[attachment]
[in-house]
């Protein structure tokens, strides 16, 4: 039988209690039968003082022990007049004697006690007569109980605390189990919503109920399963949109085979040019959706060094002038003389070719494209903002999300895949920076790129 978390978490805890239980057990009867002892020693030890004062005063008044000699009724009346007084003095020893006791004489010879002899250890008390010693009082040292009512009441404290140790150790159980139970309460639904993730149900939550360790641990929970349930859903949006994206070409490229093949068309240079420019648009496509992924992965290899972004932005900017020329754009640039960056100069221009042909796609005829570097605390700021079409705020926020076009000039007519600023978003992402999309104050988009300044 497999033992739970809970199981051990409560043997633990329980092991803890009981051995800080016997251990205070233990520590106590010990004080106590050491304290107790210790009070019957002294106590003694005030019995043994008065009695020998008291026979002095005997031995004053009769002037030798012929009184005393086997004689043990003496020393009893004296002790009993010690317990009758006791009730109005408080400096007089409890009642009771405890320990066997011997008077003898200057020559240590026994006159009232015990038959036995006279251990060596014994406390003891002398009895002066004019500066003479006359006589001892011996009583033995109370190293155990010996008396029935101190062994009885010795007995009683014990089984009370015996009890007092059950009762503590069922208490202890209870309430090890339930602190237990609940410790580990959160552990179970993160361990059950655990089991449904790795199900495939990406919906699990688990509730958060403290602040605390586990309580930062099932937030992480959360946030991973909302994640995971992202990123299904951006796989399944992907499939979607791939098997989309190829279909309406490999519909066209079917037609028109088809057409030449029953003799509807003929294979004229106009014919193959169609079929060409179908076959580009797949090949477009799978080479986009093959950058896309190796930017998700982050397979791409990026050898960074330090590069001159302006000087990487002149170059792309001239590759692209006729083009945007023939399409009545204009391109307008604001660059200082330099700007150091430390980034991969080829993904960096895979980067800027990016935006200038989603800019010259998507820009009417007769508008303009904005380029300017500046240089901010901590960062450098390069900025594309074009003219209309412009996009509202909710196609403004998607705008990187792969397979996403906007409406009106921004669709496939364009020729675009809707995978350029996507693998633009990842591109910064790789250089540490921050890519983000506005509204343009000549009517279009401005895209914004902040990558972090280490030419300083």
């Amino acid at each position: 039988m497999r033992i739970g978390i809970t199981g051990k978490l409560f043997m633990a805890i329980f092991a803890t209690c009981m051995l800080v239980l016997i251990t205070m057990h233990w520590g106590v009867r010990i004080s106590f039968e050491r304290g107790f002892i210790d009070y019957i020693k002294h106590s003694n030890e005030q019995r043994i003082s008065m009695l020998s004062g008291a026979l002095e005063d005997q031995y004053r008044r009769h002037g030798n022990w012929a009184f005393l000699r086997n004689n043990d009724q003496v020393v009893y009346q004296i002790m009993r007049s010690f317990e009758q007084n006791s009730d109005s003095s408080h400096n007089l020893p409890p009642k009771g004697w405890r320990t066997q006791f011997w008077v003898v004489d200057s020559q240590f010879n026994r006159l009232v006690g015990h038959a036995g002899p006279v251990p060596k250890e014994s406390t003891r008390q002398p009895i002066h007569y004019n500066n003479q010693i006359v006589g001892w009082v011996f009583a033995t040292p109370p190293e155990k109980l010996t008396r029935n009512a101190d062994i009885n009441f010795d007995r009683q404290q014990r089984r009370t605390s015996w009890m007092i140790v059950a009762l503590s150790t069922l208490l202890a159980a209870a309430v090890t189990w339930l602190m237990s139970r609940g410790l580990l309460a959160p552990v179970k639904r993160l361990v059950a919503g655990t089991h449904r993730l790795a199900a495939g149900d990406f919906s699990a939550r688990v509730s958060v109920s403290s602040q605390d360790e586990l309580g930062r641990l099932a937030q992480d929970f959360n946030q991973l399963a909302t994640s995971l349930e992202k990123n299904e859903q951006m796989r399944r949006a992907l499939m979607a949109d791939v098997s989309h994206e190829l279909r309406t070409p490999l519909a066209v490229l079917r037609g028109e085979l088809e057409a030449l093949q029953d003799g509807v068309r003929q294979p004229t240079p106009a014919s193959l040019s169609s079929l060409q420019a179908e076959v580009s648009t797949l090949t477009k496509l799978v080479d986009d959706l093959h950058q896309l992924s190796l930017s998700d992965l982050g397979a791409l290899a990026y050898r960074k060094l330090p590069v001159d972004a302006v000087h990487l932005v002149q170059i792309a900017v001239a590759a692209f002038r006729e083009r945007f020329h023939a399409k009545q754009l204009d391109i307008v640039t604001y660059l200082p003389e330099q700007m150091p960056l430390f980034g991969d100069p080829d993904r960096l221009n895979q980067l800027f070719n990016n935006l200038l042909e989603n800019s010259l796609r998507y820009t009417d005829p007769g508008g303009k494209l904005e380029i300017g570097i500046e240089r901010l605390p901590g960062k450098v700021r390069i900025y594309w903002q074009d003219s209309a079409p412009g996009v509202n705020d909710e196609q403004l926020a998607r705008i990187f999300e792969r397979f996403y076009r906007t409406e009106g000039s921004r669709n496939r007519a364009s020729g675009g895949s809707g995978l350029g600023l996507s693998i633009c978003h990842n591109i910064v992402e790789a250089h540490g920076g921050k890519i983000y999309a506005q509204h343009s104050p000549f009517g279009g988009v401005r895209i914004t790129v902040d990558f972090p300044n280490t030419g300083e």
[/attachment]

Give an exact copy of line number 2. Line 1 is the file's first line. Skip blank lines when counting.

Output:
């Protein structure tokens, strides 16, 4: 039988209690039968003082022990007049004697006690007569109980605390189990919503109920399963949109085979040019959706060094002038003389070719494209903002999300895949920076790129 978390978490805890239980057990009867002892020693030890004062005063008044000699009724009346007084003095020893006791004489010879002899250890008390010693009082040292009512009441404290140790150790159980139970309460639904993730149900939550360790641990929970349930859903949006994206070409490229093949068309240079420019648009496509992924992965290899972004932005900017020329754009640039960056100069221009042909796609005829570097605390700021079409705020926020076009000039007519600023978003992402999309104050988009300044 497999033992739970809970199981051990409560043997633990329980092991803890009981051995800080016997251990205070233990520590106590010990004080106590050491304290107790210790009070019957002294106590003694005030019995043994008065009695020998008291026979002095005997031995004053009769002037030798012929009184005393086997004689043990003496020393009893004296002790009993010690317990009758006791009730109005408080400096007089409890009642009771405890320990066997011997008077003898200057020559240590026994006159009232015990038959036995006279251990060596014994406390003891002398009895002066004019500066003479006359006589001892011996009583033995109370190293155990010996008396029935101190062994009885010795007995009683014990089984009370015996009890007092059950009762503590069922208490202890209870309430090890339930602190237990609940410790580990959160552990179970993160361990059950655990089991449904790795199900495939990406919906699990688990509730958060403290602040605390586990309580930062099932937030992480959360946030991973909302994640995971992202990123299904951006796989399944992907499939979607791939098997989309190829279909309406490999519909066209079917037609028109088809057409030449029953003799509807003929294979004229106009014919193959169609079929060409179908076959580009797949090949477009799978080479986009093959950058896309190796930017998700982050397979791409990026050898960074330090590069001159302006000087990487002149170059792309001239590759692209006729083009945007023939399409009545204009391109307008604001660059200082330099700007150091430390980034991969080829993904960096895979980067800027990016935006200038989603800019010259998507820009009417007769508008303009904005380029300017500046240089901010901590960062450098390069900025594309074009003219209309412009996009509202909710196609403004998607705008990187792969397979996403906007409406009106921004669709496939364009020729675009809707995978350029996507693998633009990842591109910064790789250089540490921050890519983000506005509204343009000549009517279009401005895209914004902040990558972090280490030419300083």